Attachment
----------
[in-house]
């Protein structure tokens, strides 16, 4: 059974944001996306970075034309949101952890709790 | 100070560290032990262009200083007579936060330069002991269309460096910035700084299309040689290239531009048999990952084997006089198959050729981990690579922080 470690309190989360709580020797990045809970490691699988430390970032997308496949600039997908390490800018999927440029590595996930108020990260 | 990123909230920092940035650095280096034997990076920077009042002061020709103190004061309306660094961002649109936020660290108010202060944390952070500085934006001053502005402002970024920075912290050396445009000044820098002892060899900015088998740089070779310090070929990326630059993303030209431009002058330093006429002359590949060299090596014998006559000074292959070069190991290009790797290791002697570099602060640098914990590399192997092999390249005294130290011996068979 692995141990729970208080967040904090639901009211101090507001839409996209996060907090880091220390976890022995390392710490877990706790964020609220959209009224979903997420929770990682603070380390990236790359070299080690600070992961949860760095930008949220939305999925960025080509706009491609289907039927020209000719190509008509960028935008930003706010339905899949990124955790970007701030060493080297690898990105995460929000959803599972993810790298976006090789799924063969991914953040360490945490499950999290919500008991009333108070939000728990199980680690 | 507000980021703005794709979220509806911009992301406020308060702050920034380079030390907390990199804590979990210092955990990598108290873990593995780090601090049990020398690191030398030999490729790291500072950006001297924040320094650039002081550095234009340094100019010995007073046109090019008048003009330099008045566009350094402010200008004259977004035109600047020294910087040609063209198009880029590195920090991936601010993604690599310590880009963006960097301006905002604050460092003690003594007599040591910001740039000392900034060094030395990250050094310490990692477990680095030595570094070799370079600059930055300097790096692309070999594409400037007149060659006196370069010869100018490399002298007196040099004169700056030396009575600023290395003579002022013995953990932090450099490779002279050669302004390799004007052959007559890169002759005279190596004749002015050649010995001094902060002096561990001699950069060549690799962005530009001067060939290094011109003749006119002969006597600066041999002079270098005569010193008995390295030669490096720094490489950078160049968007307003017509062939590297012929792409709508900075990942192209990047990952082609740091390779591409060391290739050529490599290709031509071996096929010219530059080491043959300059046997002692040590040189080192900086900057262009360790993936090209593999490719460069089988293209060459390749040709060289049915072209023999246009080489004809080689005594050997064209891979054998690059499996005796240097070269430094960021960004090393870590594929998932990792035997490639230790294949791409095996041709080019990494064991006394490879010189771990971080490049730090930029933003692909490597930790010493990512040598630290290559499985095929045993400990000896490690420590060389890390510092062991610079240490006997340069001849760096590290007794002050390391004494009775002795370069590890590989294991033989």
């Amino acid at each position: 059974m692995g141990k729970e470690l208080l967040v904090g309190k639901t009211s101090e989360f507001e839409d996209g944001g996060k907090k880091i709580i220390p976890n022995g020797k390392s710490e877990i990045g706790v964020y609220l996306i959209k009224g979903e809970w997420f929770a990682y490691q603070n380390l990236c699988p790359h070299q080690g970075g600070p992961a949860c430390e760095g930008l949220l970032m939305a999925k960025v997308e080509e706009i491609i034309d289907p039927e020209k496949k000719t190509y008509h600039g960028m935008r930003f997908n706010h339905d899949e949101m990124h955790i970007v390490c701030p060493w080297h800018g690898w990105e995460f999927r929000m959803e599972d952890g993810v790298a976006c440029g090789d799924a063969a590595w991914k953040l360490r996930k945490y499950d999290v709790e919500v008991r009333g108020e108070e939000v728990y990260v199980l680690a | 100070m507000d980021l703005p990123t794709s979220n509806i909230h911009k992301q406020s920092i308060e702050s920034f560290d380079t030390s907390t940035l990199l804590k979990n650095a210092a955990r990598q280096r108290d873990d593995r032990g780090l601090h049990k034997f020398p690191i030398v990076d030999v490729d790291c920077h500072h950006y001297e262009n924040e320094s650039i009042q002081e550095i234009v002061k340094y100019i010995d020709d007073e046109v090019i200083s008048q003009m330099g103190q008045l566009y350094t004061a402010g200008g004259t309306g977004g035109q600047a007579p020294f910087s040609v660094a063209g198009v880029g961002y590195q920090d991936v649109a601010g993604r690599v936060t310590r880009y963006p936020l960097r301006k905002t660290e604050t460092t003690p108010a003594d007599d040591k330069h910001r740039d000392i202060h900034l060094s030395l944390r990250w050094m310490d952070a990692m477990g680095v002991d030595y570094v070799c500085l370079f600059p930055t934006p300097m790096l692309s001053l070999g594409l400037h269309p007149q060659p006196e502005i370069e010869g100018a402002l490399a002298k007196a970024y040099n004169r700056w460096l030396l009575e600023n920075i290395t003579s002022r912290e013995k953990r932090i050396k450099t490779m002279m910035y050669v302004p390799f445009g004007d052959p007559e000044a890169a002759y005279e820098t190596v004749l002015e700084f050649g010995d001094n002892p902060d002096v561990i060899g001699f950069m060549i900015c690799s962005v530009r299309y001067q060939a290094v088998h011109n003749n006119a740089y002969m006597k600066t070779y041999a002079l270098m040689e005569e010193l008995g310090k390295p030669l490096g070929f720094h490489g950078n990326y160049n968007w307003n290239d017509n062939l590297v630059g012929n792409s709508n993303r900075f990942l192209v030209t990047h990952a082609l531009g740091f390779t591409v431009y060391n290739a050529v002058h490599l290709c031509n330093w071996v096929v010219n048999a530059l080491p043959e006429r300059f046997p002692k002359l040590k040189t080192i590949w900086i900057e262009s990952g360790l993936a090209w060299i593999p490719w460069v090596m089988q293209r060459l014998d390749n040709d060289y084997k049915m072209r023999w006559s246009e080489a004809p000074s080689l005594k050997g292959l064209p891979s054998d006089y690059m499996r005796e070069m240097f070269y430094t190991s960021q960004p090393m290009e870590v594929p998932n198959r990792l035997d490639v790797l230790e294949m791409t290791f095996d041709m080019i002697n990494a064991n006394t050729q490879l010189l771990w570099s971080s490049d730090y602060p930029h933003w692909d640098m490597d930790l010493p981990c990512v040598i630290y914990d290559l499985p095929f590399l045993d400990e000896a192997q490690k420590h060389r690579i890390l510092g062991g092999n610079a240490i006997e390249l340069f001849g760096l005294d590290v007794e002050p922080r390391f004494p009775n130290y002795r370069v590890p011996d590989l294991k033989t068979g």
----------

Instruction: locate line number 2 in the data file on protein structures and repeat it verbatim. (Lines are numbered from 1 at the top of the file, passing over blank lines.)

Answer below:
């Protein structure tokens, strides 16, 4: 059974944001996306970075034309949101952890709790 | 100070560290032990262009200083007579936060330069002991269309460096910035700084299309040689290239531009048999990952084997006089198959050729981990690579922080 470690309190989360709580020797990045809970490691699988430390970032997308496949600039997908390490800018999927440029590595996930108020990260 | 990123909230920092940035650095280096034997990076920077009042002061020709103190004061309306660094961002649109936020660290108010202060944390952070500085934006001053502005402002970024920075912290050396445009000044820098002892060899900015088998740089070779310090070929990326630059993303030209431009002058330093006429002359590949060299090596014998006559000074292959070069190991290009790797290791002697570099602060640098914990590399192997092999390249005294130290011996068979 692995141990729970208080967040904090639901009211101090507001839409996209996060907090880091220390976890022995390392710490877990706790964020609220959209009224979903997420929770990682603070380390990236790359070299080690600070992961949860760095930008949220939305999925960025080509706009491609289907039927020209000719190509008509960028935008930003706010339905899949990124955790970007701030060493080297690898990105995460929000959803599972993810790298976006090789799924063969991914953040360490945490499950999290919500008991009333108070939000728990199980680690 | 507000980021703005794709979220509806911009992301406020308060702050920034380079030390907390990199804590979990210092955990990598108290873990593995780090601090049990020398690191030398030999490729790291500072950006001297924040320094650039002081550095234009340094100019010995007073046109090019008048003009330099008045566009350094402010200008004259977004035109600047020294910087040609063209198009880029590195920090991936601010993604690599310590880009963006960097301006905002604050460092003690003594007599040591910001740039000392900034060094030395990250050094310490990692477990680095030595570094070799370079600059930055300097790096692309070999594409400037007149060659006196370069010869100018490399002298007196040099004169700056030396009575600023290395003579002022013995953990932090450099490779002279050669302004390799004007052959007559890169002759005279190596004749002015050649010995001094902060002096561990001699950069060549690799962005530009001067060939290094011109003749006119002969006597600066041999002079270098005569010193008995390295030669490096720094490489950078160049968007307003017509062939590297012929792409709508900075990942192209990047990952082609740091390779591409060391290739050529490599290709031509071996096929010219530059080491043959300059046997002692040590040189080192900086900057262009360790993936090209593999490719460069089988293209060459390749040709060289049915072209023999246009080489004809080689005594050997064209891979054998690059499996005796240097070269430094960021960004090393870590594929998932990792035997490639230790294949791409095996041709080019990494064991006394490879010189771990971080490049730090930029933003692909490597930790010493990512040598630290290559499985095929045993400990000896490690420590060389890390510092062991610079240490006997340069001849760096590290007794002050390391004494009775002795370069590890590989294991033989």